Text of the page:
by Dr. Karen Gless, Ph.D.
Couples In Trouble
Couples whose relationship is in trouble are scared and desperate for help, but they are also worried. Just the other day a couple came in to see me and said, “We’re really scared to start marriage counseling because we’ve heard that people break up when they go into counseling. And we don’t want to break up.” They were also concerned because it can be so expensive.
Part of the problem comes from waiting too long to look for help. Unfortunately the average couple waits six miserable years before coming in for help. The clock starts ticking once a relationship is emotionally painful. So when couples wait too long for help, it is very difficult for marriage counseling to turn things around. It can be done, but it takes a lot of time and money.
It’s like getting a deep cut on your finger and waiting a couple of weeks to see the doctor. By the time you go in for help, the finger is infected, swollen and a lot more difficult to treat. It’s important to keep in mind that when you are having painful arguments that go nowhere and the two of you don’t seem to have fun anymore, it’s time to get help.
If you wait for years, there are changes that happen which make it very difficult to turn your relationship around. After years of painful arguments, couples start to think the worst about the each other. They say things like, “He doesn’t care about me and my feelings at all.” And “She must lie awake at night to think of ways of hurting me.”
I call this negative mind set. When you start to question your partner’s motives and expect the worst, it is hard to shift and start moving in the right direction. You need to get help with marriage counseling or start making changes before things get too bad.
It really is difficult to find the right marriage counselor. There are many areas of the country where it is difficult to get to marriage counselors. In addition, research shows that the classic kind of marriage counseling based on improving communication doesn’t work.
Only one type of counseling has been proved to work, Emotion Focused Therapy. And it’s effective only for those couples where the husband gets angry because he is afraid the relationship will fail. It’s kind of a self-fulfilling prophecy. He’s afraid that if he loses an argument, the relationship will fall apart. But the angry fights are driving his partner away. When the husband can admit to his fear, the arguments melt away and the relationship can survive.
But in the majority of relationships the husband fights because he has to win every argument. In that case EFT doesn’t work. The bottom line is this, marriage counseling can help some couples, but for the most part it is still ineffective.
So what does work?
There have been some real advances in research into what gets a relationship to work. Some of the major discoveries about successful couples are:
They have fun together.
● They stay involved in each other’s lives.
● They don’t have endless, angry arguments.
● They know when to calm down during an argument.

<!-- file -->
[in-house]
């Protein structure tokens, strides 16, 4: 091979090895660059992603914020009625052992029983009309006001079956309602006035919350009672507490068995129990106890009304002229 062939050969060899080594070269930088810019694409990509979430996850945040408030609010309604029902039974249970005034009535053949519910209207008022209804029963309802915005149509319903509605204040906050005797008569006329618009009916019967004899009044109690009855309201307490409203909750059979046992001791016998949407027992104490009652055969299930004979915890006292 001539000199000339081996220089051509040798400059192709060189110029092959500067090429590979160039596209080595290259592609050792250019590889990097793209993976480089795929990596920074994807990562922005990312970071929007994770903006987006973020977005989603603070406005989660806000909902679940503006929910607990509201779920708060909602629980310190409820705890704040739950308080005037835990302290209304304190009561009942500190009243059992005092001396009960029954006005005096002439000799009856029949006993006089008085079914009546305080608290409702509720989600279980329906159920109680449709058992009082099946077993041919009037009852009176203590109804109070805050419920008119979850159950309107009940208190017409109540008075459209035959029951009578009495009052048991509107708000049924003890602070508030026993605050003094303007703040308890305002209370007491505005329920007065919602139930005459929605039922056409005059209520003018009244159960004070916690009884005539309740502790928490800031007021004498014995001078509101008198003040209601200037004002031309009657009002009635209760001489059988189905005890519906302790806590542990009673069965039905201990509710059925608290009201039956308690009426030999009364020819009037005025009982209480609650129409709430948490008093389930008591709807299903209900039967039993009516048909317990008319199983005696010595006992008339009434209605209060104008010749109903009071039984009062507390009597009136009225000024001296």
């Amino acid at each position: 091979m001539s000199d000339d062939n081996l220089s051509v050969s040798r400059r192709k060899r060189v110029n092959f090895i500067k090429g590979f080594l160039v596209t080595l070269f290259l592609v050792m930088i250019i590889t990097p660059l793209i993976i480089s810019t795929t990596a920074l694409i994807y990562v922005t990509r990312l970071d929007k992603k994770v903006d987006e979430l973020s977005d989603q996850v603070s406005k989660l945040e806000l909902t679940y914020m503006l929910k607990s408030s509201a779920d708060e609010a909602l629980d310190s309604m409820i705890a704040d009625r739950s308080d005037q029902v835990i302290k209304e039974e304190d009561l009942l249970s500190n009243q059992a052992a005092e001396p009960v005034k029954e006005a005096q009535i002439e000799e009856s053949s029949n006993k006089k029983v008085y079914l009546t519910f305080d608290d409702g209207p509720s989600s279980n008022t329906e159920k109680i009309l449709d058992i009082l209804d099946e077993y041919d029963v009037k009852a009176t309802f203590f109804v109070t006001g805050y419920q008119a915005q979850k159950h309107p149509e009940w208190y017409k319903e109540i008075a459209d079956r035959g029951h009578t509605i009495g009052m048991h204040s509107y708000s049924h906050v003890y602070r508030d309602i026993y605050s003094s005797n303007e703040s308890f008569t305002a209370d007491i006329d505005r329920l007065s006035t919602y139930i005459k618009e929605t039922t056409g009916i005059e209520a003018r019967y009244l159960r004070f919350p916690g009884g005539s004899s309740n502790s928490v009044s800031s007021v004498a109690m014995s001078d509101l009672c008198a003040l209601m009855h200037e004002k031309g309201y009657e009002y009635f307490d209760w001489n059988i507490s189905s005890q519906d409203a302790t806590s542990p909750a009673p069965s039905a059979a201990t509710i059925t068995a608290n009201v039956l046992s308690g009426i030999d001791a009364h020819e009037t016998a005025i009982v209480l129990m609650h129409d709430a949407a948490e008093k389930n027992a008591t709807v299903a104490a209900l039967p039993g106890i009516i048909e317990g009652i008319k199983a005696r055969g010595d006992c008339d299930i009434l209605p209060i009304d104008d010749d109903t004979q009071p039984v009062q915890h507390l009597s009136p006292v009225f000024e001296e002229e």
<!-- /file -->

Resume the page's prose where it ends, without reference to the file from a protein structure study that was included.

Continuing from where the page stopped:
● When they aren’t getting anywhere, they take a break from an argument.
● They listen to each other during an argument.
It may seem like I have just said a lot about arguments, and that’s the big discovery. Couples who disagree and even loud arguments can be successful as long as they know how to keep them from getting out of hand. The fact is that couples who know how to handle an argument are much more likely to stay together and have a happy, loving relationship.
We know so much more now about how to have a great marriage. So why is there still a 50% divorce rate? The answer is that the books and help based on these new discoveries are complicated, difficult to understand and don’t get down to the real problem.
Research tells you a lot about what is going wrong in a relationship. But it doesn’t tell you how to identify the fundamental difference between successful and failed relationships. My approach is based on the discovery that there is a fundamental difference in the way couples approach conflict.
Those who are stuck in trying to win may try to calm themselves down as the latest research suggests, but they still go back to trying to win the argument. And that leads to insults, personal attacks and frustration because they so rarely resolve their differences.
Successful couples may argue a lot at the beginning of working on a conflict, but they eventually shift to working on the problem together. And that’s the big difference. Whatever their differences may be, they understand and believe that they are on the same team and end up facing problems together.
So the answer is yes marriage counseling can work, but the best approach is to keep your relationship on track or get it back on track before you’ve done too much damage. My books and courses are set up to help couples make changes while it’s still easy before they need marriage counseling. And what’s even better, my approach is clear, simple, easy to do and, last but not least, it’s fun!